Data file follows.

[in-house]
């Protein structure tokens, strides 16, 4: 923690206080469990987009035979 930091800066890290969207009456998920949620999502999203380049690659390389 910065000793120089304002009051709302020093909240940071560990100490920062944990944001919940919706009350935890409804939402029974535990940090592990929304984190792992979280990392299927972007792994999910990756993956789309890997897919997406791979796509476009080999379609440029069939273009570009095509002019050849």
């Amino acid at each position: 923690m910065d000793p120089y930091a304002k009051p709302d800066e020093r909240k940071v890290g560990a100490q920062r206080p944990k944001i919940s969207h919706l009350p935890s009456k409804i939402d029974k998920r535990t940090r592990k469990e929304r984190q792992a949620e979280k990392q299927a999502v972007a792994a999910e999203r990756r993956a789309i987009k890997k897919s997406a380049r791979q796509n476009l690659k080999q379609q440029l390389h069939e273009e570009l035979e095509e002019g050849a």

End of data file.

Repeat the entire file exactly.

[in-house]
């Protein structure tokens, strides 16, 4: 923690206080469990987009035979 930091800066890290969207009456998920949620999502999203380049690659390389 910065000793120089304002009051709302020093909240940071560990100490920062944990944001919940919706009350935890409804939402029974535990940090592990929304984190792992979280990392299927972007792994999910990756993956789309890997897919997406791979796509476009080999379609440029069939273009570009095509002019050849």
């Amino acid at each position: 923690m910065d000793p120089y930091a304002k009051p709302d800066e020093r909240k940071v890290g560990a100490q920062r206080p944990k944001i919940s969207h919706l009350p935890s009456k409804i939402d029974k998920r535990t940090r592990k469990e929304r984190q792992a949620e979280k990392q299927a999502v972007a792994a999910e999203r990756r993956a789309i987009k890997k897919s997406a380049r791979q796509n476009l690659k080999q379609q440029l390389h069939e273009e570009l035979e095509e002019g050849a």